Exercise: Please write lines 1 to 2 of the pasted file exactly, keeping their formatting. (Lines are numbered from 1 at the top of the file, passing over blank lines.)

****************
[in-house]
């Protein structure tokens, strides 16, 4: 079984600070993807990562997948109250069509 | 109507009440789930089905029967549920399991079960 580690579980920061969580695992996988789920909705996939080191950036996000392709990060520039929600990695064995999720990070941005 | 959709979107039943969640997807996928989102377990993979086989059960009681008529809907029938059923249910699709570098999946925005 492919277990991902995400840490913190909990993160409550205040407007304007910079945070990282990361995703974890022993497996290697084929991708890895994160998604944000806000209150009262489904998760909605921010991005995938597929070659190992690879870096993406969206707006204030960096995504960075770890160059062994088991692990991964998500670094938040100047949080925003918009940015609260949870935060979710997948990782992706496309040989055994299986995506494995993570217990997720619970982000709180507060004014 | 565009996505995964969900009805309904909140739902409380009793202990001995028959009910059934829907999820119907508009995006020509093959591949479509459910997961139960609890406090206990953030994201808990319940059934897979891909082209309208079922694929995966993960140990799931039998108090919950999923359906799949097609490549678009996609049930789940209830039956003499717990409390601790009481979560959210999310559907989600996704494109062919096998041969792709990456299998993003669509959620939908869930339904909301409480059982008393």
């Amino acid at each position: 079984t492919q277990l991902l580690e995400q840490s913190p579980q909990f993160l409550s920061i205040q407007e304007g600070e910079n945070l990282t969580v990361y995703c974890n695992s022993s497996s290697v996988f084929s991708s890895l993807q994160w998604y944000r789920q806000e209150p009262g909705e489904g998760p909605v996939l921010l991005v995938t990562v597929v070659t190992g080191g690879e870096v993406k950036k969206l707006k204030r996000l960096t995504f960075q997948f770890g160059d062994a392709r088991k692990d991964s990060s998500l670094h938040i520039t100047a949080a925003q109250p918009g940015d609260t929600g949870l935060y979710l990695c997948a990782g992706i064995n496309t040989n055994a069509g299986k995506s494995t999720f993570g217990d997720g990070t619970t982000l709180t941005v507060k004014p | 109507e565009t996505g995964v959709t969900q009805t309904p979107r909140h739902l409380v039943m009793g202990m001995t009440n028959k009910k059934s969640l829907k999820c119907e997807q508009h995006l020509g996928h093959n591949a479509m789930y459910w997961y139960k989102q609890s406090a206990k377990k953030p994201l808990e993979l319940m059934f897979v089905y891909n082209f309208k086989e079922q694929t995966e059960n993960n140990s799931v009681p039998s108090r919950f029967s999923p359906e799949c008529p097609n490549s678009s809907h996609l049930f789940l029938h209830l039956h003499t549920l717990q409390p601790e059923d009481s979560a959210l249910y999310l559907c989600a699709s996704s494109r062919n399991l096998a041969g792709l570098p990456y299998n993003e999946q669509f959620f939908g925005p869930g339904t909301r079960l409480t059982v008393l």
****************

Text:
[in-house]
């Protein structure tokens, strides 16, 4: 079984600070993807990562997948109250069509 | 109507009440789930089905029967549920399991079960 580690579980920061969580695992996988789920909705996939080191950036996000392709990060520039929600990695064995999720990070941005 | 959709979107039943969640997807996928989102377990993979086989059960009681008529809907029938059923249910699709570098999946925005 492919277990991902995400840490913190909990993160409550205040407007304007910079945070990282990361995703974890022993497996290697084929991708890895994160998604944000806000209150009262489904998760909605921010991005995938597929070659190992690879870096993406969206707006204030960096995504960075770890160059062994088991692990991964998500670094938040100047949080925003918009940015609260949870935060979710997948990782992706496309040989055994299986995506494995993570217990997720619970982000709180507060004014 | 565009996505995964969900009805309904909140739902409380009793202990001995028959009910059934829907999820119907508009995006020509093959591949479509459910997961139960609890406090206990953030994201808990319940059934897979891909082209309208079922694929995966993960140990799931039998108090919950999923359906799949097609490549678009996609049930789940209830039956003499717990409390601790009481979560959210999310559907989600996704494109062919096998041969792709990456299998993003669509959620939908869930339904909301409480059982008393």